ok so i guess its only fair to say that this book was written really really well and that as soon as i began to read the first words, i was totally and completely hooked from start to finish. however having said that, i am not very happy at the ending and i'm still wondering, is this a series or what? cuz if it is, then i definitely, hands-down, totally give it all 5 stars. however if its a stand-alone novel, i'm sticking to my all thos...
  • Fabian Lozada
    I absolutely love this book. Most of my books involve fast paced action and adventure that gives me a need to turn the page and does not release me until the very last sentence. This book however is not like those, its more slowly paced, much more calm. I was able to sit down and read through this book, and although it kept me turning the page, it did not choke me with so much action and adventure (which is not bad, just always need a break from ...
  • Kathleen Dixon
    I'm writing this while battling a nasty head-cold so the mind isn't working too well. Added to that I finished reading it 5 days ago, and have read another entire book since then and started two others, so the clarity of recall isn't that great. What I definitely remember is that I enjoyed this book and it kept me engaged the whole time. I have taken to reading as I walk from bus-stop to work (and back the other way) and found myself wishing I ha...
  • Nomes
    [image error]blurb: The City is divided. The bridges gated. In Southside, the hostiles live in squalor and desperation, waiting for a chance to overrun the residents of Cityside.Nik is still in high school but destined for a great career with the Internal Security and Intelligence Services, the brains behind the war. But when ISIS comes recruiting, everyone is shocked when he isn’t chosen. There must be an explanation, but no one will talk abou...
  • Adele Broadbent
    Spoiler Alert!In a world where the city is divided in two by many closed bridges, Nik has worked hard at his grades to become a recruit of ISIS (Internal Security and Intelligence Services). But when they come recruiting he is not chosen. No one understands it – least of all Nik. That night their boarding school is attacked – killing all the staff and many students including his best friend Lou. Nik soon discovers the bombers were the Breken ...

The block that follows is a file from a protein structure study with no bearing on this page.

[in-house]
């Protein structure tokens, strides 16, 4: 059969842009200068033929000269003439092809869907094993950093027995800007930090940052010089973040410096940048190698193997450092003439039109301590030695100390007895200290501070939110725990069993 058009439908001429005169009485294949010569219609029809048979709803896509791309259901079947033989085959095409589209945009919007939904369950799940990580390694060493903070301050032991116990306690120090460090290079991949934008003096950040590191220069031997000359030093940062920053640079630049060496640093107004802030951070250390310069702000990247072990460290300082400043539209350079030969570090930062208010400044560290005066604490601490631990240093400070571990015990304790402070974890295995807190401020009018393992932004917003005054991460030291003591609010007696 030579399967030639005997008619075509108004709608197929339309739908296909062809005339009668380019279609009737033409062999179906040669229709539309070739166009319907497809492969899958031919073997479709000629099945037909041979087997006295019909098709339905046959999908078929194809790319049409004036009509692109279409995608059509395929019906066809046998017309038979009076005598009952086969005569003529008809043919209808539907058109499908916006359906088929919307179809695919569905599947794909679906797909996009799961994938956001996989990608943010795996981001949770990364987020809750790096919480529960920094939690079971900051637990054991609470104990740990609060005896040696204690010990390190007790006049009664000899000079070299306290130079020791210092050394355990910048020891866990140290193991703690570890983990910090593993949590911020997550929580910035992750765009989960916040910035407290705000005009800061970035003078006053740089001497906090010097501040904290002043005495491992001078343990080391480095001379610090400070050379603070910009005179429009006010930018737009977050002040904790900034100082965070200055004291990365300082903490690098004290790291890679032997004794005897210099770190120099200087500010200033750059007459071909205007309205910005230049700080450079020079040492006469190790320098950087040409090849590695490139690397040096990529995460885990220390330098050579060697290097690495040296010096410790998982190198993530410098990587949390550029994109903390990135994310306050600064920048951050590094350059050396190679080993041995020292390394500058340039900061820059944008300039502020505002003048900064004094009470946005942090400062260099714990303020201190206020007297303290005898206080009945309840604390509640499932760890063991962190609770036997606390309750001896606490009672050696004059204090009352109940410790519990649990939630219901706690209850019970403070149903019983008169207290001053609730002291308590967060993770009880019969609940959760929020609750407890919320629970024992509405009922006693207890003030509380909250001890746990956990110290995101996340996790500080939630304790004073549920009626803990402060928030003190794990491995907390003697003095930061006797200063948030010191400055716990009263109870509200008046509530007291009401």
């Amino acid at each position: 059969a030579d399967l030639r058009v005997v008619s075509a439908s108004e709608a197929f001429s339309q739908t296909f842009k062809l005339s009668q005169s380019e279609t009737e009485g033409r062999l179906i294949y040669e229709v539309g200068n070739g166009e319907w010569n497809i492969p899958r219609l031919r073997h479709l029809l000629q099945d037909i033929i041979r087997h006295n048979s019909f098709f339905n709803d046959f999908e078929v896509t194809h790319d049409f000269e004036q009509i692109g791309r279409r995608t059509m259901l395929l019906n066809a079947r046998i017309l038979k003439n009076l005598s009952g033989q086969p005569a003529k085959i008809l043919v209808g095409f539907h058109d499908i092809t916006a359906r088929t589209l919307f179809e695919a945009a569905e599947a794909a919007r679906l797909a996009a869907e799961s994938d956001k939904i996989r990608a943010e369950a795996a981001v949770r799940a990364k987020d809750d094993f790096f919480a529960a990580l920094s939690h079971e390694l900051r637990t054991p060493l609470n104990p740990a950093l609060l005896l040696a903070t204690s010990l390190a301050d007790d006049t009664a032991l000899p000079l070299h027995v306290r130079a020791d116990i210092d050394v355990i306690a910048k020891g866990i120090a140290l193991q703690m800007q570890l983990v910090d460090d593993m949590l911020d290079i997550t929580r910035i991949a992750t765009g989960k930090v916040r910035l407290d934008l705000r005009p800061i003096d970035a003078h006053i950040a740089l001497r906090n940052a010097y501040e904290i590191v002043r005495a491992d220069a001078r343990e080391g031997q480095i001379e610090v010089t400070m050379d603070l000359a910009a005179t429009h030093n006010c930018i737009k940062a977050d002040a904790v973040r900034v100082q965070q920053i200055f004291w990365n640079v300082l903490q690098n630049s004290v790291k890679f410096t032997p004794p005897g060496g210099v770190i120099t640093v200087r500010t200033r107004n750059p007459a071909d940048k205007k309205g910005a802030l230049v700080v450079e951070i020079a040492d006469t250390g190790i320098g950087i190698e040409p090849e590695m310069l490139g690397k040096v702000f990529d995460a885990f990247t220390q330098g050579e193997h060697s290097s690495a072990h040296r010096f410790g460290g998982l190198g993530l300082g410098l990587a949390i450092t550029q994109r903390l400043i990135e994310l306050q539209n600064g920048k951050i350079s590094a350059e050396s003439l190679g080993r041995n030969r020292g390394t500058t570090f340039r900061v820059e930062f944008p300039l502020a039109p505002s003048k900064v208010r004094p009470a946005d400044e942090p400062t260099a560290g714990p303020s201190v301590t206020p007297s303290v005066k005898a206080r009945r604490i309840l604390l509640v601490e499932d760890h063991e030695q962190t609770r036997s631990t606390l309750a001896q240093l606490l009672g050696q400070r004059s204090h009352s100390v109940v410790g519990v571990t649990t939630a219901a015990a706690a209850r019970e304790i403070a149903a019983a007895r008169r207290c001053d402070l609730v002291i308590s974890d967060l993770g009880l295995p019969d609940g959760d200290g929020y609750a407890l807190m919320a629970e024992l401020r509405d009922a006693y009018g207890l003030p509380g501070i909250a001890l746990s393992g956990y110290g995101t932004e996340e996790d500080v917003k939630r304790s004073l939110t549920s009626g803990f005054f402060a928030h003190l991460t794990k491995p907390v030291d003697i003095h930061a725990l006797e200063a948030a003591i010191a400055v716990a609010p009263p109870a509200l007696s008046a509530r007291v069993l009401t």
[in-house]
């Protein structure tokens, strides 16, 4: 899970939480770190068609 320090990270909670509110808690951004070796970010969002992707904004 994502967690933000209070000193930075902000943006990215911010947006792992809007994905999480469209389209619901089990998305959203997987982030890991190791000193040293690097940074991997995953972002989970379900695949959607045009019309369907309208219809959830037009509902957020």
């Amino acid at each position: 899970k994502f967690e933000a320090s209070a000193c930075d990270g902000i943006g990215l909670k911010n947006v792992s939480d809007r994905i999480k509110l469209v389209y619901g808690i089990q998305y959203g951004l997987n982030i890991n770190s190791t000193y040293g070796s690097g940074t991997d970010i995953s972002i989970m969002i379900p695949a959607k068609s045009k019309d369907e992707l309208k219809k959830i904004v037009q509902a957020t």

• Lectus
    I really don't know why I keep trying dystopia. They are so... repetitive. In the years I've been reading them, I've come to know their lines, plot, and endings by heart. The only thing that changes are the names, but we will always have a country diveded in two... or into many camps/districts.So The Bridge is another mass produced/written YA dystopia that bored me within the first pages. ZZZZZ going to sleep now.
  • Pam Saunders
    Appeal to teens who enjoyed Tomorrow When the War Began series.
  • Jack Salton
    Extract read aloud page 36 to 37
  • Brin Murray
    This is a well-written, multi-layered dystopian dealing with themes of belonging, identity and betrayal. The world is a city at war: Southside is the poor, ethnic riverbank, while Cityside is whiter and privileged. But the lines aren’t clear-cut. Southside factions are divided, with some as narrow and fanatical as their Cityside adversaries. So spies and counter-spies, political plotting and misinformation, are all part of a complex landscape.N...
  • Jessica Strider
    Pros: thought-provoking, characters are three dimensional, shows war for what it isCons: Southside people accept Nik's story too readily, some names are mentioned without context so when they're mentioned again it's hard to remember who the person wasFor Parents: minor swearing, violence (not excessive, but it's a war situation, so: assassination, bombs, beatings, minor torture etc.), no sexual contentSeventeen year old Nik's brown skin marks him...
  • Helen
    Another dystopian novel but this one was different enough to be quite intriguing. When everything you’ve ever expected to be your future is turned on its head, everything you’ve heard about the enemy is brought into question and your loyalties are stretched to the limit. Looking forward to reading the next one.